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My Reading Notes on Elements of Content Strategy

In my final Your Turn Challenge post, and part of the #WkofBks series I did this week, I’m going to look at a fantastic book on creating, organizing, and managing the words, images, and media of our world. It’s called The Elements of Content Strategy.

9815847The Book in a Nutshell: Content strategy is a discipline that stems from a family of fields including marketing, editorial, and curation, and requires analytical, organizational, and creative skills to successfully execute.

About the Author: Erin Kissane is an editor for Contents magazine and Source, a community site for journalists who code. She was previously a content strategist for Brain Traffic and edited A List Apart magazine. The book is part of the A Book Apart series, which includes many concise books that are densely packed with wisdom. Continue reading…

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My Reading Notes on The Success Equation: Untangling Luck vs Skill in Business, Sports, and Investing

Today’s reading notes, as part of #WkofBks and Day 6 of the Your Turn Challenge is The Success Equation, Untangling Skill and Luck in Business, Sports, and Investing.

I think this is a fascinating topic because we all know that both factors are highly relevant for a lot of high performance activities, but they are not easy disconnected. I’ve won a NCAA championship, started and folded a venture-backed company, and invested money in various asset classes so there’s a lot of personal interest here.

These reading notes began life as an “Ignite-style” 5 minute presentation with slides automatically progressing every 15 seconds — which I gave on a Monday morning presentation for Percolate. The words below are essentially what I said during that talk.

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My book presentation is on The Success Equation, by Michael Mauboussin, who’s Head of Global Financial Strategies at Credit Suisse. The book is about understanding and managing the role of luck vs skill in complex activities. We’ll start off with a quick quiz. Continue reading…

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8 Thoughts from a Techie on SF vs NYC

We take a quick break from the #WkofBks to bring something a little different for the Your Turn Challenge (Day #5, yes I’m behind). I just spent a week in San Francisco, seeing friends and working out of the Percolate SF offices. While they were fresh in my mind, I wanted to share a few thoughts I had about my time here. I spent nine years in the Bay Area, and four of them in SF, and none of the things on this list should surprise someone living in the Bay Area. But since I’ve spent the last year in NYC, these things jumped out at me as being noteworthy.

It’s a smaller world.

The magic (and for some, curse) of Silicon Valley is just how connected everyone and everything is. I stayed with my friend and Stanford classmate Bilal, who works at Optimizely. One night at the Caltrain station, I ran into someone else I knew from Stanford, who was also working at Optimizely, who I later saw when I got lunch at the office. While waiting to meet a founder friend for lunch , I ran into a high school friend who had started and sold a company to Comcast, and another high school friend who was getting her PhD at Stanford. The serendipity of encounters is one of my favorite things about Silicon Valley, but I’m sure it can sometimes feel suffocating. In NYC, the tech community is smaller, but somehow people aren’t talking to each other that much, or it’s just taking time to build up the relationships. I still feel like I might meet someone at a tech event and never see them again. Continue reading…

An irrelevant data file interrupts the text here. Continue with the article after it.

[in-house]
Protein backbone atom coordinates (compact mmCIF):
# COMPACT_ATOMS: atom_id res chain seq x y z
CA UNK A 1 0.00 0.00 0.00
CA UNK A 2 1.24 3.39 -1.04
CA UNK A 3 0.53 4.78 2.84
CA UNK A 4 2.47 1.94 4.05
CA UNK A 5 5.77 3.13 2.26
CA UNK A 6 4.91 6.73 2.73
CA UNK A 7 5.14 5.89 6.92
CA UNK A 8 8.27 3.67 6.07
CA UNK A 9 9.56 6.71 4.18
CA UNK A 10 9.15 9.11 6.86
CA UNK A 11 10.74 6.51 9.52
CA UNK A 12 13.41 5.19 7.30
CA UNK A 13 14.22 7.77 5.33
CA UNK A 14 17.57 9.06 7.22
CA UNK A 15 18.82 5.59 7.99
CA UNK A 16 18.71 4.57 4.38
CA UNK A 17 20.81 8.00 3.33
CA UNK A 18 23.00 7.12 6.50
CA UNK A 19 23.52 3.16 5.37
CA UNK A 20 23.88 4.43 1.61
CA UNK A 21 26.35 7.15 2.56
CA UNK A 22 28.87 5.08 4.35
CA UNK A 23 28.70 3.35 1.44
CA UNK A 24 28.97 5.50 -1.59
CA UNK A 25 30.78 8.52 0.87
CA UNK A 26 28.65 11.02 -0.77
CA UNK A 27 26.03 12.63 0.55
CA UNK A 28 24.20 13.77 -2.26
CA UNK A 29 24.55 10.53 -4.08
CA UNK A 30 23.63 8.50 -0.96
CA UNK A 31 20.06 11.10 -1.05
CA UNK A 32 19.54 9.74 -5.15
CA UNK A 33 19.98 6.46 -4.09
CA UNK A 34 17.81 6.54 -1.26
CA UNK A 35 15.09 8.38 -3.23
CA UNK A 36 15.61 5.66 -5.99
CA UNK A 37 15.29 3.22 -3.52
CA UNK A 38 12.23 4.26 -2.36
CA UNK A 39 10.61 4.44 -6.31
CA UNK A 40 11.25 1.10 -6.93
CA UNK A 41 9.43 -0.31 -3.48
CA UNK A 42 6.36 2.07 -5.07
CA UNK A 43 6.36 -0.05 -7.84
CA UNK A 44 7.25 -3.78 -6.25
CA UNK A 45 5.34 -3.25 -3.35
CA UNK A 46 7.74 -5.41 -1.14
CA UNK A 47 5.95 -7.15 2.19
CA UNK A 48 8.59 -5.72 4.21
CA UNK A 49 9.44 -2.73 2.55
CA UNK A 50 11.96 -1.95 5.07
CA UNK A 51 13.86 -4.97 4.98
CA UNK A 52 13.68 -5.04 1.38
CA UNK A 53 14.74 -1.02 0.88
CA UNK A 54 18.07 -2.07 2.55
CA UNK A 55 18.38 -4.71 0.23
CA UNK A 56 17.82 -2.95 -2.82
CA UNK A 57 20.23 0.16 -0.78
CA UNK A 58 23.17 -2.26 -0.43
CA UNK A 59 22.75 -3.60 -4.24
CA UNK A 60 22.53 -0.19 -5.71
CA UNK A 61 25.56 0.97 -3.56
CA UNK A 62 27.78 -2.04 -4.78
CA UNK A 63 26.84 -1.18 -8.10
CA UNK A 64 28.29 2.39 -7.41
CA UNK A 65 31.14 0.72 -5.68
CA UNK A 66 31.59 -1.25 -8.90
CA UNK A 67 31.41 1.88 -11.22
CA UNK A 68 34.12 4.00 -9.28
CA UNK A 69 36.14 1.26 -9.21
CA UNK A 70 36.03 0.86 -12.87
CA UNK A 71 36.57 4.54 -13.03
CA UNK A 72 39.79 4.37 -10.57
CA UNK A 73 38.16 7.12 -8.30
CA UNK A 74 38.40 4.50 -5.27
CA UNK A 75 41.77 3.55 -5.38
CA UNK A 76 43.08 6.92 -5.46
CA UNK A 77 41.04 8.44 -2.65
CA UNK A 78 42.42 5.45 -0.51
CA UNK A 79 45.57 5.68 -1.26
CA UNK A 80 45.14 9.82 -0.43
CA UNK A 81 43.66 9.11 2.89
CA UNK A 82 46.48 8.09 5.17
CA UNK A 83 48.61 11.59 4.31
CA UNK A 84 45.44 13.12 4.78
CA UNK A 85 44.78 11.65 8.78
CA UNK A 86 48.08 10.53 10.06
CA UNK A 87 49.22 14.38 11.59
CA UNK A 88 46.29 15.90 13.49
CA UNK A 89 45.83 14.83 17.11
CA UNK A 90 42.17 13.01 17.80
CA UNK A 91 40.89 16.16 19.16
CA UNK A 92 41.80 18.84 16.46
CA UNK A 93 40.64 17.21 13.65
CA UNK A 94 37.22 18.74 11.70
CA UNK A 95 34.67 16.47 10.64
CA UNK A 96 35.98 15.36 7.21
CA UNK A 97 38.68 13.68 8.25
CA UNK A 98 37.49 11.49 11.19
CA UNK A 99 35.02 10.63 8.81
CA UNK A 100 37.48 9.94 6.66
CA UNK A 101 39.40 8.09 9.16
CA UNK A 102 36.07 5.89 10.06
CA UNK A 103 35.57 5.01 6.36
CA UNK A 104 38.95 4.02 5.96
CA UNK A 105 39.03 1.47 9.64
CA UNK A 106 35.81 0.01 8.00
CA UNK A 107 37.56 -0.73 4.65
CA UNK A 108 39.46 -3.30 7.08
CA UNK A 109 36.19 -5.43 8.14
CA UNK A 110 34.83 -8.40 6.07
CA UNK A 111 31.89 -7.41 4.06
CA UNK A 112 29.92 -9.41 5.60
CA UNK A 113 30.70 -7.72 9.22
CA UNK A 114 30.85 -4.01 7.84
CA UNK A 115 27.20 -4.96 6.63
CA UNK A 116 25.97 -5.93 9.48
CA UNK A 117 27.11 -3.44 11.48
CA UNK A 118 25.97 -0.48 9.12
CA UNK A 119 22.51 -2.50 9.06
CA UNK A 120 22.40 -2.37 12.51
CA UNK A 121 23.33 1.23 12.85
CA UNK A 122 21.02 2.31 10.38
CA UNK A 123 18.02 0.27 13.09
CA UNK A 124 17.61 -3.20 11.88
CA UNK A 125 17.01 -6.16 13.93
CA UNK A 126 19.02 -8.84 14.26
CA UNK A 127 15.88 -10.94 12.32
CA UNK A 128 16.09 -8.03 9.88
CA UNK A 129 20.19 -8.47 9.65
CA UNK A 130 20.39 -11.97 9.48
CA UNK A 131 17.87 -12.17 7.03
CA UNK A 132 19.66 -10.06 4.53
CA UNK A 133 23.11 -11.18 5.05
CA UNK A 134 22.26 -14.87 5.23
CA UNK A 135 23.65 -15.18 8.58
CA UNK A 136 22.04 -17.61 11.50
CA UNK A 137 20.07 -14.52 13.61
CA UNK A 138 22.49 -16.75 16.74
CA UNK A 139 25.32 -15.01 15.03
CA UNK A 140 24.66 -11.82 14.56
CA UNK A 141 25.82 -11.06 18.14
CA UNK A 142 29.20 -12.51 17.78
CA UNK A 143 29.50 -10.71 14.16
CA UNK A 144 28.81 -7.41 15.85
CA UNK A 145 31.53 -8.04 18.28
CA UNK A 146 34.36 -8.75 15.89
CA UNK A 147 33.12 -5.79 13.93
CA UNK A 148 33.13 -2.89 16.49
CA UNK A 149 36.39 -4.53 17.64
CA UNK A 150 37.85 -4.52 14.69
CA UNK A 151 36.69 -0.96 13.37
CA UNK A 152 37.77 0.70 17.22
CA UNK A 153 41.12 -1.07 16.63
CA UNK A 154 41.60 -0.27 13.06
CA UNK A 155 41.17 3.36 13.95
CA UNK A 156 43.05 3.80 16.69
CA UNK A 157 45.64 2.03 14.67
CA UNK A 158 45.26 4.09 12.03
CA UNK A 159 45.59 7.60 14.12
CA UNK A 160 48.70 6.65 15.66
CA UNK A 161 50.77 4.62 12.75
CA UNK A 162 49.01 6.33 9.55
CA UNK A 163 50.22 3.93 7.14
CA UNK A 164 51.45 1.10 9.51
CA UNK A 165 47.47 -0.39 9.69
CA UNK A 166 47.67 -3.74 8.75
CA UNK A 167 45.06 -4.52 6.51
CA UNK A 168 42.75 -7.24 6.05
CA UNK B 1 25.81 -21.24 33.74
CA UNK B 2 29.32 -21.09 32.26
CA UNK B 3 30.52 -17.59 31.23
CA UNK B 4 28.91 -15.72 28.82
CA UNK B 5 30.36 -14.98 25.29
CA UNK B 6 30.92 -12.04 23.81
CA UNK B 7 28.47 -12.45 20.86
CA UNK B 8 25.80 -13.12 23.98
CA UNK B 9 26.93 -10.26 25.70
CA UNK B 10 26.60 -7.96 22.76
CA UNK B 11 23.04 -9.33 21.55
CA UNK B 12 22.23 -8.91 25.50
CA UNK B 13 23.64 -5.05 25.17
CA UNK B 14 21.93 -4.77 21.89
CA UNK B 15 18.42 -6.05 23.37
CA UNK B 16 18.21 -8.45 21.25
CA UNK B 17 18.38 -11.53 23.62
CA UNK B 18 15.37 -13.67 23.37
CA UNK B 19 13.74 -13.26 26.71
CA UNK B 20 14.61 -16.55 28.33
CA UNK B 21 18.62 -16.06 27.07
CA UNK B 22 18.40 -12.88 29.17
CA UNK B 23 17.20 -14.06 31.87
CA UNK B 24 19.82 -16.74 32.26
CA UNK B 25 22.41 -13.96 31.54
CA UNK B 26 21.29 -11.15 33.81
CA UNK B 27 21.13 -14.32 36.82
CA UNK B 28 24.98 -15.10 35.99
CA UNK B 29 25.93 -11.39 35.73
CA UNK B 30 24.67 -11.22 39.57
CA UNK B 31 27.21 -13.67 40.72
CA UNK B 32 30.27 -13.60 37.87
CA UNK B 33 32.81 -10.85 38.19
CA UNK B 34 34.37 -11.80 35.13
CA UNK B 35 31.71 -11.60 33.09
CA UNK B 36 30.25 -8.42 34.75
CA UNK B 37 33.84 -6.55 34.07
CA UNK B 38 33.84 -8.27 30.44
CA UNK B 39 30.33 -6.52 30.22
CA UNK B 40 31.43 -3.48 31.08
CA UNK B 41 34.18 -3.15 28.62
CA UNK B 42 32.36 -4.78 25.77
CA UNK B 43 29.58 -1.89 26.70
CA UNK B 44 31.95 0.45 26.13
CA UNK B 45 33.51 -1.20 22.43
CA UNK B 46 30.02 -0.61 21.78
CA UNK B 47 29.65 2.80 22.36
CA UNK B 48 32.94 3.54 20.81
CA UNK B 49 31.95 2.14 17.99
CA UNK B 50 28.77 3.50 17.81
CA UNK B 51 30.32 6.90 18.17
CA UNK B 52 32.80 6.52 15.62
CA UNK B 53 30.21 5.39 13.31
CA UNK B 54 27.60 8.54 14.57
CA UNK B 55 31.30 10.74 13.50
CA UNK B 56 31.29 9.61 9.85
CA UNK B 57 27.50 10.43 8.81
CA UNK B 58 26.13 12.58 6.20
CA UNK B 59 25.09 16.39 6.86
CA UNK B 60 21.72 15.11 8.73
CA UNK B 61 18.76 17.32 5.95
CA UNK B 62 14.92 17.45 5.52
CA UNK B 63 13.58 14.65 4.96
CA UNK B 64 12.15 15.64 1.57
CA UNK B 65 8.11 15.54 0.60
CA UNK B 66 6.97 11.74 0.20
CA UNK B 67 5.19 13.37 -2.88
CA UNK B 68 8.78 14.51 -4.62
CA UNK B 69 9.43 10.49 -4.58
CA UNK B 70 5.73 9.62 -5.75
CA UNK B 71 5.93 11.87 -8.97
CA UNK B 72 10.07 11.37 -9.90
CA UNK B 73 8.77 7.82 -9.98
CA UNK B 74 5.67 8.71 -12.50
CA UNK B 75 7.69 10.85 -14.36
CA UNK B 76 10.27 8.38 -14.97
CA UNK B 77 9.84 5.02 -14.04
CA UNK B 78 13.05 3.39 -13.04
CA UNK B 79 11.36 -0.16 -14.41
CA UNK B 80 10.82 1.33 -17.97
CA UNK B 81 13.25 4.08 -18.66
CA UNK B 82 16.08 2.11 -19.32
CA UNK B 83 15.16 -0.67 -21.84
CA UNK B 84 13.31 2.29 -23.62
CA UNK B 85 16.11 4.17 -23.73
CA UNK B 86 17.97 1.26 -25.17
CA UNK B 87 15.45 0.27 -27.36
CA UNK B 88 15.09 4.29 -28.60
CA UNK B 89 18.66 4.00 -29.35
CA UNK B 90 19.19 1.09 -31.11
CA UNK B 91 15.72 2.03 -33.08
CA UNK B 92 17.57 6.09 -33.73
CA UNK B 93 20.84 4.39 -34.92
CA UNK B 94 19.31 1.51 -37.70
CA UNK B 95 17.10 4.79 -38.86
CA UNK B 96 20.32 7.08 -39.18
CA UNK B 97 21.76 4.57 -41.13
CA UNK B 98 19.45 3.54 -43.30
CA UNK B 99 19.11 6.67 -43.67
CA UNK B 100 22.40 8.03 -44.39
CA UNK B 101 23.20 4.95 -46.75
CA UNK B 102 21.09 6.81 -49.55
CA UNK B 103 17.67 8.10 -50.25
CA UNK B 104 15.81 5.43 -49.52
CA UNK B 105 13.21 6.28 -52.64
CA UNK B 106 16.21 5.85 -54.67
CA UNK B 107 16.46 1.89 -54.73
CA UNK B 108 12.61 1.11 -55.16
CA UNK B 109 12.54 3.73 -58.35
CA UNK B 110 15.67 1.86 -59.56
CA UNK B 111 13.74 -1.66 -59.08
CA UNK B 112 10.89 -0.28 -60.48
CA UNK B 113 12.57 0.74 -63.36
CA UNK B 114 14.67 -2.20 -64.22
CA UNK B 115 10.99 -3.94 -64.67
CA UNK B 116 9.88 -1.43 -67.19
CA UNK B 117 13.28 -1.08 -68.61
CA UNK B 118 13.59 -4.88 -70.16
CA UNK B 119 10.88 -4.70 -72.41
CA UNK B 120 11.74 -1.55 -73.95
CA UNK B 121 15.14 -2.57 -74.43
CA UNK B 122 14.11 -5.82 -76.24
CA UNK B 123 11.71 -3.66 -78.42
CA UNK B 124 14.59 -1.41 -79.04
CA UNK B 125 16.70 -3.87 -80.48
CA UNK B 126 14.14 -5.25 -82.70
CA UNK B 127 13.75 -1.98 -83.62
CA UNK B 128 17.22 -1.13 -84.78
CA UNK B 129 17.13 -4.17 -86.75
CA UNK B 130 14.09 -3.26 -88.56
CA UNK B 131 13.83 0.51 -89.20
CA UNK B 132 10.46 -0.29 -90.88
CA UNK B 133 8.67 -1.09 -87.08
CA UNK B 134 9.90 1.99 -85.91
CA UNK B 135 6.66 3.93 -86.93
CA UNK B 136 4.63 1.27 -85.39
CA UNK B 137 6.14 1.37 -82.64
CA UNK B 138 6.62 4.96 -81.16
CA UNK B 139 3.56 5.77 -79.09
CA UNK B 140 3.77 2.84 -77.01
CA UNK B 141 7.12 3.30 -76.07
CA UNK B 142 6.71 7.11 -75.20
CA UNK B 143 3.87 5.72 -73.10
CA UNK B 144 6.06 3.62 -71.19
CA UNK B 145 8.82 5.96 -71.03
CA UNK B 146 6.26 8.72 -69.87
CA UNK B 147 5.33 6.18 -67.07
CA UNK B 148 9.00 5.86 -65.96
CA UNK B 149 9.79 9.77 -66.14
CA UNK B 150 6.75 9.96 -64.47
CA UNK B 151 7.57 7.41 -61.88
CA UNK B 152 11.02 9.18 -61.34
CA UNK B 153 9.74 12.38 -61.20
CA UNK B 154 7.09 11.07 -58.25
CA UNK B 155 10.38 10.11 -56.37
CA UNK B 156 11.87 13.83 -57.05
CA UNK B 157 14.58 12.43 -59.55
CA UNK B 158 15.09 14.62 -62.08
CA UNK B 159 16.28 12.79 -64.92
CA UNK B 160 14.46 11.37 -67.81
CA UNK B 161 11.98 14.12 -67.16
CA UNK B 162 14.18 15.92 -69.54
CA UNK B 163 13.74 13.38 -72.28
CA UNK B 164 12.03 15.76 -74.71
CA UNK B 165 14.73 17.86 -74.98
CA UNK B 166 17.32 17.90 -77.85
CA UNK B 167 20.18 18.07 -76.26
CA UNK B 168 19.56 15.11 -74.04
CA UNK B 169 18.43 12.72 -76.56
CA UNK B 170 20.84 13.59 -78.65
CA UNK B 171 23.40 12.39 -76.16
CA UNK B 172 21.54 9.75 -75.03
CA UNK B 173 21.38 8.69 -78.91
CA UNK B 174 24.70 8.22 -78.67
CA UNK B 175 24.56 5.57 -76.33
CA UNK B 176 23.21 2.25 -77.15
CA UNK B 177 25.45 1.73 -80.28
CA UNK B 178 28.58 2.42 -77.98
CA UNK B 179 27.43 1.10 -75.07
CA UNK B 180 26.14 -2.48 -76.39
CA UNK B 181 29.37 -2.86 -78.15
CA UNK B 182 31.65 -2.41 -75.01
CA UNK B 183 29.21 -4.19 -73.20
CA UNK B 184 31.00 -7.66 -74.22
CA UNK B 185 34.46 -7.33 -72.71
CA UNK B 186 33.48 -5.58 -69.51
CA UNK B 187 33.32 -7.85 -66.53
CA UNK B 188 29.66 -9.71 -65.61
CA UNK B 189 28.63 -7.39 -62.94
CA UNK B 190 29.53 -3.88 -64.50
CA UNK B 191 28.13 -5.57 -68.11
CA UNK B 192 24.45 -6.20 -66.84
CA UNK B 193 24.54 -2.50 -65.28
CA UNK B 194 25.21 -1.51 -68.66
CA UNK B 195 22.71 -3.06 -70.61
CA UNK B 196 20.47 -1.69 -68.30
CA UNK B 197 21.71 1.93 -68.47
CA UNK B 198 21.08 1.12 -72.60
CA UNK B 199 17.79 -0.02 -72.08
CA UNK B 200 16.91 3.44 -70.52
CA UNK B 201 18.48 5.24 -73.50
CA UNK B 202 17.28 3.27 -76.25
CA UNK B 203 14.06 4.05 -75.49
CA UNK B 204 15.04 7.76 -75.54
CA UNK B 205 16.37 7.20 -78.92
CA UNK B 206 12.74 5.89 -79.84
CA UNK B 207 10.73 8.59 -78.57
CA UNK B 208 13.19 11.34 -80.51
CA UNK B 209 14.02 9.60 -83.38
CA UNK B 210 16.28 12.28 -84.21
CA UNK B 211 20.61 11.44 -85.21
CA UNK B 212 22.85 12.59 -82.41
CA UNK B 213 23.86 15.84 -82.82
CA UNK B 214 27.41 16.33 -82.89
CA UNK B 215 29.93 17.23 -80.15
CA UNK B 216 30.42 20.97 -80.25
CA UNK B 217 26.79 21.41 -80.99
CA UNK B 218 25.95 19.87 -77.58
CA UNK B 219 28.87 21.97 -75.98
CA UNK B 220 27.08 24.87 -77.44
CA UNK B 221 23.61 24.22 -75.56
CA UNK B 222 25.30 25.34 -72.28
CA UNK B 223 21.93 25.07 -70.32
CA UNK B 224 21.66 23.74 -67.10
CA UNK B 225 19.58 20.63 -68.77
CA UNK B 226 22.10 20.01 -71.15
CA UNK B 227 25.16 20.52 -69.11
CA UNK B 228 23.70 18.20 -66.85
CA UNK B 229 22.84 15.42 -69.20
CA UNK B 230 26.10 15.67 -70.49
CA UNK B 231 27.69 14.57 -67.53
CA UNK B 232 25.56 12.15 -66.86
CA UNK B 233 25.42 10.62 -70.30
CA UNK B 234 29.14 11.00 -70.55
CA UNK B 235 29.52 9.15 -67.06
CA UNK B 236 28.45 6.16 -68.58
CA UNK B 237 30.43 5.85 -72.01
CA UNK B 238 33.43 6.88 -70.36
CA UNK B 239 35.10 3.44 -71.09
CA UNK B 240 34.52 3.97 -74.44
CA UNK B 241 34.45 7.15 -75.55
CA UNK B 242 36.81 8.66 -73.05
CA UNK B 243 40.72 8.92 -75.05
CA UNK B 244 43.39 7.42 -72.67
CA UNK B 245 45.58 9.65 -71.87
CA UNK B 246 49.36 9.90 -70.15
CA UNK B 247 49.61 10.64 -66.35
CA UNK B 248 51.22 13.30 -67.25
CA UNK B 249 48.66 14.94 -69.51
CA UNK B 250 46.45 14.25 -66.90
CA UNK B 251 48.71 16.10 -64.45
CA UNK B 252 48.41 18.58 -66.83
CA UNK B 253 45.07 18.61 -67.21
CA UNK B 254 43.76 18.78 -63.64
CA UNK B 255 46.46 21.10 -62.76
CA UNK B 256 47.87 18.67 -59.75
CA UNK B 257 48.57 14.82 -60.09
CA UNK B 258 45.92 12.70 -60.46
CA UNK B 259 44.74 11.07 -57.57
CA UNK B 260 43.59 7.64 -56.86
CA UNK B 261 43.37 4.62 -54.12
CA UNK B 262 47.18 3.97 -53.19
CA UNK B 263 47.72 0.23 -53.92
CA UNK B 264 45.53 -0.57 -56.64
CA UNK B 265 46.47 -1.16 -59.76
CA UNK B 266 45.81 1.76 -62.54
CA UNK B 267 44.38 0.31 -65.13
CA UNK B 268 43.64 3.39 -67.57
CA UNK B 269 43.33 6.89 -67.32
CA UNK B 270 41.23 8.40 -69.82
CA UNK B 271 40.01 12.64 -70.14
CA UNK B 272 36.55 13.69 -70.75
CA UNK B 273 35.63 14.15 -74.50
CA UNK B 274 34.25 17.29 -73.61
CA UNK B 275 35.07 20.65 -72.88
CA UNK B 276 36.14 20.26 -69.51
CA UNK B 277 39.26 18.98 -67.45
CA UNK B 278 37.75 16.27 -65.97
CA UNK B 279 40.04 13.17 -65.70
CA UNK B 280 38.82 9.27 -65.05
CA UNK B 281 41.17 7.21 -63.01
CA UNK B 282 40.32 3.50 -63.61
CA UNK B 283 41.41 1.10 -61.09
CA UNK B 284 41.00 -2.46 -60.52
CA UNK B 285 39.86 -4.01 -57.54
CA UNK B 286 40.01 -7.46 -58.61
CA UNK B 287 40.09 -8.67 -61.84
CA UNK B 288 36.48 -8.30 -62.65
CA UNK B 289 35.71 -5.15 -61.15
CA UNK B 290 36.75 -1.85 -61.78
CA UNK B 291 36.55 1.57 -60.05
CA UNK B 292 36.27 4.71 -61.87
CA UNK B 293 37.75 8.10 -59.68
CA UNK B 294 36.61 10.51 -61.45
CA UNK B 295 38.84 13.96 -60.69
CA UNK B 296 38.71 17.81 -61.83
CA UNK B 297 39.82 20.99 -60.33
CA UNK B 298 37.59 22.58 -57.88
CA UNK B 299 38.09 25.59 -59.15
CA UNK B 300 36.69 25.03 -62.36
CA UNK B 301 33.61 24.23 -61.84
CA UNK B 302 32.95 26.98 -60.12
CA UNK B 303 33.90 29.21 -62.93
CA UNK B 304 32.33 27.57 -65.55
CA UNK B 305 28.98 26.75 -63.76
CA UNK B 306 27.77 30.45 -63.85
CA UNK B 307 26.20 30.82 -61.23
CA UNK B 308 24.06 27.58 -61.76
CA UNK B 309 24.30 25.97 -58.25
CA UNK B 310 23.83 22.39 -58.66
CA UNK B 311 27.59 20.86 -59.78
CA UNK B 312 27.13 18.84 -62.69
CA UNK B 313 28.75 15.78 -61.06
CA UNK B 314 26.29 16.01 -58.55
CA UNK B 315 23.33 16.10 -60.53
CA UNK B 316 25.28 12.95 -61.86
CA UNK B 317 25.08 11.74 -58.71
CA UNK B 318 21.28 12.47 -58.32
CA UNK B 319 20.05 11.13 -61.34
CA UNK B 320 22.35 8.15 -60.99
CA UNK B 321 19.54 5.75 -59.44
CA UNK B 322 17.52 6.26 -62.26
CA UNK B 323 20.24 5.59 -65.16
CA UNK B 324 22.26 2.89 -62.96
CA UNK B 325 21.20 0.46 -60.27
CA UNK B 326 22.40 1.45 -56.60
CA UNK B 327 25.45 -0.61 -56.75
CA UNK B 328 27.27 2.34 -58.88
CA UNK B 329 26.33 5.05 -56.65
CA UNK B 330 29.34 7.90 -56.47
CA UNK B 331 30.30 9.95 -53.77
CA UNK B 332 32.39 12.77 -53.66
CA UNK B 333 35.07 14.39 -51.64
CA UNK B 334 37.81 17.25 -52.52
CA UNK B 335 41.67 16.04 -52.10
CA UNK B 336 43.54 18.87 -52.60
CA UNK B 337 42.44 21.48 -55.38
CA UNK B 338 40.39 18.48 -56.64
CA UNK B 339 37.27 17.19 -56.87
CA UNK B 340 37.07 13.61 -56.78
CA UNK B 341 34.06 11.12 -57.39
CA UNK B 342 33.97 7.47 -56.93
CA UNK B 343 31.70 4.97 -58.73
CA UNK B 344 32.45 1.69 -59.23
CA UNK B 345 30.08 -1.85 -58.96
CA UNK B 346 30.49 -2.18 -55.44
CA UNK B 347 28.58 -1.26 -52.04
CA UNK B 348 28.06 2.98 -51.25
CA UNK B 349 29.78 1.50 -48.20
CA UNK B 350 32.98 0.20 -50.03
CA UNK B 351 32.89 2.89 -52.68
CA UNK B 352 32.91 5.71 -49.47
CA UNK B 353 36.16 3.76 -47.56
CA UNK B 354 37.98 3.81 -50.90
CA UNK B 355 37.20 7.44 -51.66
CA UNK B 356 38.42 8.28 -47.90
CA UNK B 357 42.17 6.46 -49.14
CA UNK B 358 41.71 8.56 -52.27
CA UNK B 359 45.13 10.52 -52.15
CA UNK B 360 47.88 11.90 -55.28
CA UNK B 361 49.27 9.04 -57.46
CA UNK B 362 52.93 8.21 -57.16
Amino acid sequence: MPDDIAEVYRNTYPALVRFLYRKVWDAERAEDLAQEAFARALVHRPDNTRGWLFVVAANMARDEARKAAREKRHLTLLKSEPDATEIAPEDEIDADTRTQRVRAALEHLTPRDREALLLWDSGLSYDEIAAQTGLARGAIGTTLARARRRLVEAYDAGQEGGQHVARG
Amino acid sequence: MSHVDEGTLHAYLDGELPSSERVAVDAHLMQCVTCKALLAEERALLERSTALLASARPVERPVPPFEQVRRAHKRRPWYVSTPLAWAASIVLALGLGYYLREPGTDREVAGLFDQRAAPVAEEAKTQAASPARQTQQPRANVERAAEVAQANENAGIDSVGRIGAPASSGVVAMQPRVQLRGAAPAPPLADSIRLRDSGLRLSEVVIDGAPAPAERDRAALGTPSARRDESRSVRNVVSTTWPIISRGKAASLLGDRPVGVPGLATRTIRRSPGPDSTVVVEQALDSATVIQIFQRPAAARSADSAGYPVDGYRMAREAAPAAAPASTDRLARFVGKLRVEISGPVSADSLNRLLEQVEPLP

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My Reading Notes on How Google Works

This is Day 4 of the #WkofBks series I’m doing as part of the Your Turn Challenge. Today, I’m sharing thoughts from the book How Google Works, which I read over Audible.

how-google-worksAbout the Book in a Nutshell: Technology (including the internet and the smartphone) has dramatically reshaped the way business operates, both internally and externally, and what make Google successful was its relentless focus on hiring “smart creatives” and then giving them a lot of room to move fast, make decisions, and focus improving outcomes for the user.

About the Authors: Eric Schmidt and Jonathan Rosenberg are two long-time executives at Google. Eric was formerly the CEO of a technology company called Novell before serving as CEO of Google from 2001 to 2011 while Jonathan Rosenberg was hired into Google in 2002 (after twice declining an offer to work there) and as SVP of Product, worked on Ads, Gmail, Android, and Chrome before stepping down in 2011 as SVP of Product. Continue reading…

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My Notes on Don’t Call it That: A Naming Workbook

Welcome to Day 3 of my #WkofBooks, part of the Your Turn Challenge. Today I’m sharing the insights I gleaned from a wonderful (and fairly short) book Don’t Call it That: A Naming Workbook.

dontcallitthatThe Book in a Nutshell: Choosing a name for your startup or product is a crucial task because it defines the initial expectations and preconceived notions people will have about your thing. It’s easy to pick a bland name, but really try hard to think up a lot of name options and pick something weird, differentiated, and memorable.

About the Author: Eli Altman is the Creative Director of a naming company called A Hundred Monkeys (good name right?) which has worked with startups and Fortune 50 companies to name products. For example, they helped a wearable tech company called Pulsetracker rebrand to Basis. Continue reading…